Wall anchors say that they are rated for x number of pounds.

My questions are:

Is that “per anchor”? And, if so, how accurate is it? And up to what point?

For example: if I had 100 wall anchors rated for 100 lbs in drywall, and I distributed them evenly over a large space on my wall, could I hang a car? Doesn’t seem likely, but I don’t know.

Practically, I’m hanging shelves, and I may be placing some heavy stuff on them. I want to know how much weight I can with certainty say they can hold, given that I’m using less than the calculated weight limit for the anchors for drywall.

In short, is there a weight at which anchor specifications become unreliable? And if so, approximately what is it?

2 Answers 2


Yes, per anchor unless otherwise specified (and sometimes it is, e.g. in pairs).

Accurate? This is advertising we're talking about, and assumes perfect conditions. I'd halve the number given.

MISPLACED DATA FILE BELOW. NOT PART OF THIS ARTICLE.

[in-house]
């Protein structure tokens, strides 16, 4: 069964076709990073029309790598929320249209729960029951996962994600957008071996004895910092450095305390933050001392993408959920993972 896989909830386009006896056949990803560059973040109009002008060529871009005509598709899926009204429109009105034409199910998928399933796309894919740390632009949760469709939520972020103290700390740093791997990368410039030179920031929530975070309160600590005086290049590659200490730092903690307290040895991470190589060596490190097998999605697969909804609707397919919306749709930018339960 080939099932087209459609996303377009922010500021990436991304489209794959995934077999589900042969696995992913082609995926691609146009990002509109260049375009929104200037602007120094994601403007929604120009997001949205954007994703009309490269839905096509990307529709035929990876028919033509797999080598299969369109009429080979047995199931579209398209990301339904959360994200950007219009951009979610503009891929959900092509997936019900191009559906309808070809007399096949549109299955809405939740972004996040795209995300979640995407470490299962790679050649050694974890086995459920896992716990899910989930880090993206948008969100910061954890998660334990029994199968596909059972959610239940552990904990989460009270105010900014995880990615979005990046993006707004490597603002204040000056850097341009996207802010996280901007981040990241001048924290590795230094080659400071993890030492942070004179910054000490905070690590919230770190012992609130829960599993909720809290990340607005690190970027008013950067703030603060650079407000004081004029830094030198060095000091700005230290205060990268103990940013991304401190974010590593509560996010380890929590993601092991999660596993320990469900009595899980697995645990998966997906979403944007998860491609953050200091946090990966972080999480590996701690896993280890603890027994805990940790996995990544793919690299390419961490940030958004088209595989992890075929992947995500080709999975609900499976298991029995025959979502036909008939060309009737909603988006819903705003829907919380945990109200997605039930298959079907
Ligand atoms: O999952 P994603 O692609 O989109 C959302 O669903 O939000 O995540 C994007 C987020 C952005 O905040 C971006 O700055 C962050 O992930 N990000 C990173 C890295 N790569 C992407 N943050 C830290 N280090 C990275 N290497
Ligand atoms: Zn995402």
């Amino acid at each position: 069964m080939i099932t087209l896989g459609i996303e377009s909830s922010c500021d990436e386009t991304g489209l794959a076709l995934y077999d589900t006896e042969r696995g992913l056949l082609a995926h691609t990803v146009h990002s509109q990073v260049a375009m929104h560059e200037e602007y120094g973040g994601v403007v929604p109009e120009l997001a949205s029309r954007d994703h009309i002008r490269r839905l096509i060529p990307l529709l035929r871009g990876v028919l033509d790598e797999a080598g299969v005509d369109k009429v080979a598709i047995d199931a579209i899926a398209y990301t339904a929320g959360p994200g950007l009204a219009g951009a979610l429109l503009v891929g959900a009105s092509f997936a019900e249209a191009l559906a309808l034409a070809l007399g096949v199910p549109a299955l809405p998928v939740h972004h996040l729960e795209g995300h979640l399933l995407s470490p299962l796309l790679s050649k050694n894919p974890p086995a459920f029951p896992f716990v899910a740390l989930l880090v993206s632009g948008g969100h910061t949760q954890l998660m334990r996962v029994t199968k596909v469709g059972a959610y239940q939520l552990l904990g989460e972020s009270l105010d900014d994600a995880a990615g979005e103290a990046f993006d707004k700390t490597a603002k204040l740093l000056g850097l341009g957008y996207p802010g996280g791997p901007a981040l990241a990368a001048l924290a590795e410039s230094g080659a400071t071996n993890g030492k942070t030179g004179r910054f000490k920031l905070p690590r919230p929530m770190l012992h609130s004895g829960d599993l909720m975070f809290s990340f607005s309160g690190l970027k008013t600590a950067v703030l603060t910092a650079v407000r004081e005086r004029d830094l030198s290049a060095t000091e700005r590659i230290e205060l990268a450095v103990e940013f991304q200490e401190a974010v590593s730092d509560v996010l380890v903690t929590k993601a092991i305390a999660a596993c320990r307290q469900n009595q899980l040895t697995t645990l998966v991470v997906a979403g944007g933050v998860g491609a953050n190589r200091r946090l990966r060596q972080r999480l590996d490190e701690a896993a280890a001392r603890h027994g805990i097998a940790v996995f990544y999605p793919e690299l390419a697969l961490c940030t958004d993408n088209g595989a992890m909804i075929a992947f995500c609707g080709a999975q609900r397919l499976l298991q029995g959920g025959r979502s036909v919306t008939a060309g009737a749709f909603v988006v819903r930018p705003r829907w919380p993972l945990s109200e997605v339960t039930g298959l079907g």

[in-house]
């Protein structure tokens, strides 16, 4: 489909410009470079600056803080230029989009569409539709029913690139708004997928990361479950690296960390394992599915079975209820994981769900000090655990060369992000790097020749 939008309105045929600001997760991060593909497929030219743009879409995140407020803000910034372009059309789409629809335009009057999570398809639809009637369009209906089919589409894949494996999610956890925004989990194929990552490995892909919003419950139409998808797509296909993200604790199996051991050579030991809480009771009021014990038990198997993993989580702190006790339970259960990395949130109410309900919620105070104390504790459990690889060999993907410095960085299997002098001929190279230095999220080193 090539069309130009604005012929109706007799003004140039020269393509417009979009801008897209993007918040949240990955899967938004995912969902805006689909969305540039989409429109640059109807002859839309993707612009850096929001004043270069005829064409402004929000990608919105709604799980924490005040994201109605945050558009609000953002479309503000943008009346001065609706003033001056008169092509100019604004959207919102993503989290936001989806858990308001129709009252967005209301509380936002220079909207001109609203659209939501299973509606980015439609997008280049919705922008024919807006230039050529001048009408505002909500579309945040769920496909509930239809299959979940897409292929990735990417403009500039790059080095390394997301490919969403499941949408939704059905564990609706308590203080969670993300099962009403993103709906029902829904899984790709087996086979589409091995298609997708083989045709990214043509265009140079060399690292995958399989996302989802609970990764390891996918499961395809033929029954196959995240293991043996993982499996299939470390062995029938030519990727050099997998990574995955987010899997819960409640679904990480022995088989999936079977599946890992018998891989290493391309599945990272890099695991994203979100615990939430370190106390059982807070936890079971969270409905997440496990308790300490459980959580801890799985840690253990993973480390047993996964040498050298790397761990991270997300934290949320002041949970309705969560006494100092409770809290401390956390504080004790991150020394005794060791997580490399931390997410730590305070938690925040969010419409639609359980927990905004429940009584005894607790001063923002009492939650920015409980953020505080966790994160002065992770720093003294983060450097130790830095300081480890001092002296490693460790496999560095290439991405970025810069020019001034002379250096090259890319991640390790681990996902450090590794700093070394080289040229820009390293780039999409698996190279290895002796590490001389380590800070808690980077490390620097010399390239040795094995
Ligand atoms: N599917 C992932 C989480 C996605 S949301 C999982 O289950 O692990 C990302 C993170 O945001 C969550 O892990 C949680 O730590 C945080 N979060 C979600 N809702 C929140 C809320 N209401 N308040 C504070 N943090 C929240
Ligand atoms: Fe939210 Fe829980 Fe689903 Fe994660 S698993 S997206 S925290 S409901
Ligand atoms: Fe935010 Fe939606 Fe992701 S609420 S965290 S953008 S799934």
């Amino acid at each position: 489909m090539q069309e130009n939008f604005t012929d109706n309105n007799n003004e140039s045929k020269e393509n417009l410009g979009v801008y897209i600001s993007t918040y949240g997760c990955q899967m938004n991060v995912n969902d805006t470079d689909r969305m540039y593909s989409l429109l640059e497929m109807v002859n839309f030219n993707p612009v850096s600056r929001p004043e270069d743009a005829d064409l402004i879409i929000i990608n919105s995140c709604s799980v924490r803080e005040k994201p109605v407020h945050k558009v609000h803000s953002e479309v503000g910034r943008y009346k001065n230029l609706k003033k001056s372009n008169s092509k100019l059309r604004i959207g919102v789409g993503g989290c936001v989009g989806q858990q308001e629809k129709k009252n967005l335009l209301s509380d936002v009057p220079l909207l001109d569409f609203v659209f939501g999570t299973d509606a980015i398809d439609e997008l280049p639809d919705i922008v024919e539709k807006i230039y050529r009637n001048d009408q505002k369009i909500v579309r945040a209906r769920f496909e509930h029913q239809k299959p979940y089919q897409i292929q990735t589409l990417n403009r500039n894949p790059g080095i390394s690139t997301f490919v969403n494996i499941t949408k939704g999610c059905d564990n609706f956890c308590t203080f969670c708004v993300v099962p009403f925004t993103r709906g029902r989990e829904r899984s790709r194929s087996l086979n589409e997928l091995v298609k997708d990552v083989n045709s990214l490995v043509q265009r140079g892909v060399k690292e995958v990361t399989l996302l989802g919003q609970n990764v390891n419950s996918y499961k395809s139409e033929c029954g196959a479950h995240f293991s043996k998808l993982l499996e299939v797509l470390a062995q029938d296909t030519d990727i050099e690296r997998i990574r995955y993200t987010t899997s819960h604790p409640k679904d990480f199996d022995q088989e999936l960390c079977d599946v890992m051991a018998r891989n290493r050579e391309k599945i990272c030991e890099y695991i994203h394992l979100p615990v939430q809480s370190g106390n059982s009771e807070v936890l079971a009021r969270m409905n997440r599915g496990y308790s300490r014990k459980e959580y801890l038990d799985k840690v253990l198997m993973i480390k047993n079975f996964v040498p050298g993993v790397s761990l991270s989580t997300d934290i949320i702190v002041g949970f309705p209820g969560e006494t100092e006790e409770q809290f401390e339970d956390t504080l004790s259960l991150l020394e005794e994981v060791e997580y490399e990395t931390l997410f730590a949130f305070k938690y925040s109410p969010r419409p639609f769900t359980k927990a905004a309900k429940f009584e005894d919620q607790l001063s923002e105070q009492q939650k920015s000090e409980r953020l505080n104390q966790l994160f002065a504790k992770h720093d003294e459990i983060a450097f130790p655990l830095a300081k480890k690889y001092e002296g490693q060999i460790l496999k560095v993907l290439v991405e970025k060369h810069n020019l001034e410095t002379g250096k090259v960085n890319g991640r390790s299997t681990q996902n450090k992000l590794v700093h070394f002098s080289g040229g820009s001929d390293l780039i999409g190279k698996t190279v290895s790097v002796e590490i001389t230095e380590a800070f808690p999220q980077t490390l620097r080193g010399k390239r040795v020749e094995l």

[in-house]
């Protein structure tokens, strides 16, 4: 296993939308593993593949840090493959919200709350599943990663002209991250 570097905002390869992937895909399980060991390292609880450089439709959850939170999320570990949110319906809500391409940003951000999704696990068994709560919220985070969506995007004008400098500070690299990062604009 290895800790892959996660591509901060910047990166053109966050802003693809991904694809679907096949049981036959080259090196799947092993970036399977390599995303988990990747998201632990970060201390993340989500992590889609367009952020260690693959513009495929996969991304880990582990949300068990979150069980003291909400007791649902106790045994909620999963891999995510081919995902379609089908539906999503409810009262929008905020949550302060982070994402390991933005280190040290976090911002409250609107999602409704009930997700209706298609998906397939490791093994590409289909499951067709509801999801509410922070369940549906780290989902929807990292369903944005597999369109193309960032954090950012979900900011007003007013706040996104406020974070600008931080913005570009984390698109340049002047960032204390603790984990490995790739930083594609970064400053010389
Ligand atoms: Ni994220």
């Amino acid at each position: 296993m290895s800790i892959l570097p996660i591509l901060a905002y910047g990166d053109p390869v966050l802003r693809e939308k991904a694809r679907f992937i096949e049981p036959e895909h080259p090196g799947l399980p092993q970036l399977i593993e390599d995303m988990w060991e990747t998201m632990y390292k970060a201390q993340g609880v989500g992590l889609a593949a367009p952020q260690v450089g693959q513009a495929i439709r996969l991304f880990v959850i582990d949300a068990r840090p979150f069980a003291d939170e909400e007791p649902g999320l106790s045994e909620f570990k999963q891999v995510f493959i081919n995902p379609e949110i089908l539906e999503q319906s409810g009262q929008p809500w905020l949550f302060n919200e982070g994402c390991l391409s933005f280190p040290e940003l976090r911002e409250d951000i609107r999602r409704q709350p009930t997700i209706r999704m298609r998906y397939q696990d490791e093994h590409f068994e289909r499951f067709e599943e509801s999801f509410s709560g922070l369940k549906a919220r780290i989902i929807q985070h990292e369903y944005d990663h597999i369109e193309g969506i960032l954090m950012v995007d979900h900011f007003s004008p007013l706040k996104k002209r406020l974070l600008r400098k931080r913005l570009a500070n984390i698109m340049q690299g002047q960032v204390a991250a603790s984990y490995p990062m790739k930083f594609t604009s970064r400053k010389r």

Regarding your car example, obviously at some point the load will overcome either the structural integrity of the entire drywall sheet (as opposed to the local structure immediately around the anchor) or the holding power of the sheet's fasteners.

Hollow wall anchors should be used as a last resort and with a grain of salt. Use common sense, and never use them for things that move. Since shelves don't move, but the contents do, I'd not rely heavily on anchors except in rare cases where studs aren't available for one part of the shelf.


Theoretically yes they’d support a car, but in reality no because of rotation (eccentric load).

To answer your question, the loads for fasteners are with a “safety factor” usually 0.6 times “ultimate load”...but understand it’s usually just in shear, withdrawal, etc. as per listing. So, if you’re asking it to do more (like keep a car from rotating off the support, not just shear support) then it could fail.

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